For nearly 10 years, Australians have used smart devices such as phones and tablets. With nearly 15 million devices in Australia, we now have the ability to not only make calls, but to email, connect with others through social media, shop online, play games and research information on the move; but how is this relatively new technology affecting our brain?

According to Neilsen, the average Australian spends around 35 hours a month thumbing smart phones, and this is steadily increasing. Various scientific studies suggest our love of being connected may also be affecting brain function. Here are 5 ways your smartphone may be changing your brain.

Smart phones give us ‘lazy brain’ syndrome

A study published in the Computers in Human Behaviour journal states reliance on smart phones can inhibit our brain’s need for critical analysis, as so much information is easily available at the touch of a button. Therefore, we may be automatically accepting information presented online is valid and correct, rather than relying on our own opinions and cognitive processes. Obviously critical thinking and problem solving is a skill humans are especially proficient at, so it would be a huge loss to have something as trivial as a Smartphone begin to diminish this.

Woman using phone on couch

Thumbing alters our brainwaves

Smart devices are often held in one or both hands, and operated primarily with one or both thumbs. So what is the significance of this and how could it affect our brain? According to Heather Ramsey from, the repetitive movement of our fingers and thumbs is rewiring the way our brain works. Similar to violinists who constantly use their fingers to play, certain areas of the brain enlarge to accommodate the fast thumbing of digital enthusiasts.

Careful where you walk

Smartphones put us off balance

It’s a daily occurrence for many of us to use our smart phones while walking. However, according to a study from BMC Neuroscience, the dual task of walking and thinking with our smart phones can be detrimental to our overall awareness, especially for older adults.  In their study, participants played a game on their smart phone while walking. The results showed the older generation did not have the same ability as their younger counterparts to multitask as their walking pace slowed significantly. Additionally, the test showed smart phone use on the move can lead to poor posture.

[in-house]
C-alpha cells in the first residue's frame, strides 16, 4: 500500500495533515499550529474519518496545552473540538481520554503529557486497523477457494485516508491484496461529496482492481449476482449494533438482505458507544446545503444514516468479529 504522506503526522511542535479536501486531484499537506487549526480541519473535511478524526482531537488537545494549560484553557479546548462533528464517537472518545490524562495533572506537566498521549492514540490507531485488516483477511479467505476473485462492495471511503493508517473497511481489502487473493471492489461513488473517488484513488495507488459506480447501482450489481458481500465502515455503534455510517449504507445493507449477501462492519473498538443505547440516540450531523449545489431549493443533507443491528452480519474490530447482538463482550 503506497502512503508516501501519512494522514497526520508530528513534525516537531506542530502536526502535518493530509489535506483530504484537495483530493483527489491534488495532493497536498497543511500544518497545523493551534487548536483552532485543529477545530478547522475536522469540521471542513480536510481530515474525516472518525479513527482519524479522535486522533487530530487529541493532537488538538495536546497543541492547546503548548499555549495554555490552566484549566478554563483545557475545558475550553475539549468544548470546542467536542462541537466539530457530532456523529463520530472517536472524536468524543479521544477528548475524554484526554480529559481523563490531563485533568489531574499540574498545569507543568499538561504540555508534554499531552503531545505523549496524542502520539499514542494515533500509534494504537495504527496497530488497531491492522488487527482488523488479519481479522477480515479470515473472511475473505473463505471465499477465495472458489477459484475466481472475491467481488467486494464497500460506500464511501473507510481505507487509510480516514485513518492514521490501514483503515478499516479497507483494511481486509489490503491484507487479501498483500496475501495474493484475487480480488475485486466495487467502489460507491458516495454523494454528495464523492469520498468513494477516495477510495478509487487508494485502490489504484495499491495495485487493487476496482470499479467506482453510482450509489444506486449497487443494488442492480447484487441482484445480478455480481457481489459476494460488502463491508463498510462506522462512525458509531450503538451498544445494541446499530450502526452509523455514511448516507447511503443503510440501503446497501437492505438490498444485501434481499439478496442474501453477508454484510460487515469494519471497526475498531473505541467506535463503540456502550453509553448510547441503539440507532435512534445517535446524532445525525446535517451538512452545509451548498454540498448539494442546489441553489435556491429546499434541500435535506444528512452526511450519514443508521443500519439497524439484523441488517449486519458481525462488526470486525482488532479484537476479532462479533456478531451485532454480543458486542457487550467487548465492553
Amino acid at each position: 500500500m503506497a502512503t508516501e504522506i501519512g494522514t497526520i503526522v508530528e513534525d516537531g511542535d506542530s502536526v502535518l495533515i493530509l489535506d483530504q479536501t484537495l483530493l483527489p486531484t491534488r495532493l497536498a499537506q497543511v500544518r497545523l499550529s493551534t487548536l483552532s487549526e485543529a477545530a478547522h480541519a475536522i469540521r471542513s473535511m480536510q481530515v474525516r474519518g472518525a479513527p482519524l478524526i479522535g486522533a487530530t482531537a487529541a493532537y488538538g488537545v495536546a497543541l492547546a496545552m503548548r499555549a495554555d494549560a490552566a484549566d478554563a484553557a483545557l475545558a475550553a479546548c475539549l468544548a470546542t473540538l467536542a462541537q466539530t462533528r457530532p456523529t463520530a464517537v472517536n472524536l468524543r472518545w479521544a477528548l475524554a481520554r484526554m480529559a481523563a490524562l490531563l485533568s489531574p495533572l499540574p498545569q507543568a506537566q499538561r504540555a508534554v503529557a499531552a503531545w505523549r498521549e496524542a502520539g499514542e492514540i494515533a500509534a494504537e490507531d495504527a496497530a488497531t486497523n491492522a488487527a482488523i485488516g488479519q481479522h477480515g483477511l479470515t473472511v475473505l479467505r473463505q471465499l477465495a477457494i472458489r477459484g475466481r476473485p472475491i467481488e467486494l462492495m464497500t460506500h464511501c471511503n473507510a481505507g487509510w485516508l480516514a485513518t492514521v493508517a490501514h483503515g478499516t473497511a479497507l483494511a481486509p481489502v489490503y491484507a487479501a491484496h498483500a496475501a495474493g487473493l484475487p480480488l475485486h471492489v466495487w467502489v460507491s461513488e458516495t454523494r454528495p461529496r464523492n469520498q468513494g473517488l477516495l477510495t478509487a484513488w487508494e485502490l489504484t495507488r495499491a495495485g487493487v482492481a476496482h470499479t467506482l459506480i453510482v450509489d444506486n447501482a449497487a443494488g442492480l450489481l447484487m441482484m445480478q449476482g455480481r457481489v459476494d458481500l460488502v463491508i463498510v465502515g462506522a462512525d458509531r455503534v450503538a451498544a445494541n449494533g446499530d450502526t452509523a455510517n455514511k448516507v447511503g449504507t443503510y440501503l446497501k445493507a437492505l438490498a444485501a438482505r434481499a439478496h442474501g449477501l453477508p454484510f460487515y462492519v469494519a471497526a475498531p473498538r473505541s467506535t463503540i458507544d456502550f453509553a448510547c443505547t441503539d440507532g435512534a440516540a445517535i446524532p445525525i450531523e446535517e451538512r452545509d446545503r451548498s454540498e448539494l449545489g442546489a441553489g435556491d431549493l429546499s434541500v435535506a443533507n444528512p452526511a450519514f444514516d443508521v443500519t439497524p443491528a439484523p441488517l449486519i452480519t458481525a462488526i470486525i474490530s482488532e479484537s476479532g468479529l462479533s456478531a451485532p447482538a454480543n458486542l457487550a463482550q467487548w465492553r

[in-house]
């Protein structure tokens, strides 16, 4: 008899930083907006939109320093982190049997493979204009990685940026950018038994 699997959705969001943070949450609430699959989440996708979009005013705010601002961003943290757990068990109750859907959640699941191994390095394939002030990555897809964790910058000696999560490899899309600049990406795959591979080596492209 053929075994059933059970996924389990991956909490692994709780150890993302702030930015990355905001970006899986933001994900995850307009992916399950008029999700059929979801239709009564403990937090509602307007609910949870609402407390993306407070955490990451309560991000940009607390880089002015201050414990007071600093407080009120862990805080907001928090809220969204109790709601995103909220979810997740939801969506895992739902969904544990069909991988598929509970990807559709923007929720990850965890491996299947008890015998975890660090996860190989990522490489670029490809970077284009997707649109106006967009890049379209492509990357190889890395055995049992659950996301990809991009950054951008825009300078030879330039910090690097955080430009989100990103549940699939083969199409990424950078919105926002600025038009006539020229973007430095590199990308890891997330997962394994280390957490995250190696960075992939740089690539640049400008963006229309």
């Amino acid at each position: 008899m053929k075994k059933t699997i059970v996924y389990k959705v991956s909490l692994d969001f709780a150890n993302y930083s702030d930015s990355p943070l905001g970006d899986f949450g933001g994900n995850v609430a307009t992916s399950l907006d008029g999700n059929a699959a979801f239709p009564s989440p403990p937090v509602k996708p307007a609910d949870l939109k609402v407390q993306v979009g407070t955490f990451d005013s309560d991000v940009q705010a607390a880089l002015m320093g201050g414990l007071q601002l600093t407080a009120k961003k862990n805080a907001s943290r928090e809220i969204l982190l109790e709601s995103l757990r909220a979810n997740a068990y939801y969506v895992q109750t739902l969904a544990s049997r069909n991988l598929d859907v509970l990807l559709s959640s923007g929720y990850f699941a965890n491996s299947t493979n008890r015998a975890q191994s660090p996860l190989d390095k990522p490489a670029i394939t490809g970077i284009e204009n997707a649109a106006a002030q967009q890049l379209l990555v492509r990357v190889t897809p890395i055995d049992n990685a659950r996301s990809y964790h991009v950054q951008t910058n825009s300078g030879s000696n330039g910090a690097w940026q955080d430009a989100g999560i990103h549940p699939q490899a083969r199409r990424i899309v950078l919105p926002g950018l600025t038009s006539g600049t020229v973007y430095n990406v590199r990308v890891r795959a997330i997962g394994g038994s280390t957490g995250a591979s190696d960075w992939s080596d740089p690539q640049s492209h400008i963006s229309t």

Related: Is Australia a nation of smartphone hoarders?

Light at night is affecting our brain

Do you check your smartphone for Facebook messages, Instagram or catch up on the news before you go to bed? How about the middle of the night, when you can’t sleep? Studies say this is detrimental to your health in a number of ways. Your brain is stimulated by the blue light emitting from the smartphone screens, inhibiting the release of melatonin, a hormone which would normally send you off to sleep. According to, Lack of sleep could cause all types of potential health problems, including:

  • Harms our eyes – According to, science is unsure whether parts of the eye could be damaged through the exposure of the bright blue light that radiates from the smartphone screens. This article from The Conversation certainly seeks to dispel this ‘myth’, though others believe the jury is still out.
  • Memory impairment – The disruption of sleep can cause you to forget information or become distracted from tasks. You can become inefficient when thinking, meaning tasks take longer to complete. Not getting enough sleep can also lead to a neurotoxin buildup which can also hinder learning ability. Additionally, according to this article from WebMD, it’s also harder to consolidate memories without sleep.
  • Depression – It has been shown blue lights from the smartphone suppresses melatonin levels, which in turn can lead to depression. This study from “Sleep and Depression” in the Journal of Clinical Psychiatry states that 90% of patents with depression complain of poor sleep quality.
  • Obesity –According to Harvard University there is a growing body of research that links poor sleep with obesity. This is perhaps due to people being too tired to exercise or eating more as they spend more hours awake. Additionally, smartphone light could also disrupt hormones that control your appetite, which could lead to being overweight.­

Smartphones can cause bad posture

According to Surgical Technology International, people spend between 2 to 4 hours a day with their heads tilted over their smart phones to read and text. Some people even tilt their necks to hold their smart phone between the ear and shoulder blade. Human bodies are not evolved for this type of consistent movement so it can cause an increase in pressure along the neck, shoulders and spine, which leads to poor posture. It’s common for us to look down to read information on our phone, but continuous abuse can lead to misalignment, back issues and even surgery.

Insure your body and mind: Compare private health insurance providers today

Checking Facebook, Instagram, responding to emails, reading articles and playing games on your smartphone too often may have negative health effects. Though much study has already been done, the next few years will undoubtedly reveal more finding on how smartphones are interacting and even changing our brain function.


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